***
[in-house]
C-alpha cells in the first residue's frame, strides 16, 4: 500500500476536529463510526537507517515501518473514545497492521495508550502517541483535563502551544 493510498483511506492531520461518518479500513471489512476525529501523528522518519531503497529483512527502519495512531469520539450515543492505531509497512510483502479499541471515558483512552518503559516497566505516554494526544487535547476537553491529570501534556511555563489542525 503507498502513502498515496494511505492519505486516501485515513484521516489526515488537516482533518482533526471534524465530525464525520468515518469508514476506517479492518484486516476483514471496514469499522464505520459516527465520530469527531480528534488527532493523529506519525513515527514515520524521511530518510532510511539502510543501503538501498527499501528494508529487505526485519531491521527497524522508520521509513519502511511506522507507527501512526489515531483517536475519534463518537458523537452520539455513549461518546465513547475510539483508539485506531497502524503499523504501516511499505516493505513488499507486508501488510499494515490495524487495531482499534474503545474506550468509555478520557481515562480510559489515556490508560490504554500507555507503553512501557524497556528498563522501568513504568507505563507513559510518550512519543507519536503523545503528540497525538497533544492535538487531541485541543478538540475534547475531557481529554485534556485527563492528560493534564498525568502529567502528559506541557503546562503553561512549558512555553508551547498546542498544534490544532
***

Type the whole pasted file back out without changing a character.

[in-house]
C-alpha cells in the first residue's frame, strides 16, 4: 500500500476536529463510526537507517515501518473514545497492521495508550502517541483535563502551544 493510498483511506492531520461518518479500513471489512476525529501523528522518519531503497529483512527502519495512531469520539450515543492505531509497512510483502479499541471515558483512552518503559516497566505516554494526544487535547476537553491529570501534556511555563489542525 503507498502513502498515496494511505492519505486516501485515513484521516489526515488537516482533518482533526471534524465530525464525520468515518469508514476506517479492518484486516476483514471496514469499522464505520459516527465520530469527531480528534488527532493523529506519525513515527514515520524521511530518510532510511539502510543501503538501498527499501528494508529487505526485519531491521527497524522508520521509513519502511511506522507507527501512526489515531483517536475519534463518537458523537452520539455513549461518546465513547475510539483508539485506531497502524503499523504501516511499505516493505513488499507486508501488510499494515490495524487495531482499534474503545474506550468509555478520557481515562480510559489515556490508560490504554500507555507503553512501557524497556528498563522501568513504568507505563507513559510518550512519543507519536503523545503528540497525538497533544492535538487531541485541543478538540475534547475531557481529554485534556485527563492528560493534564498525568502529567502528559506541557503546562503553561512549558512555553508551547498546542498544534490544532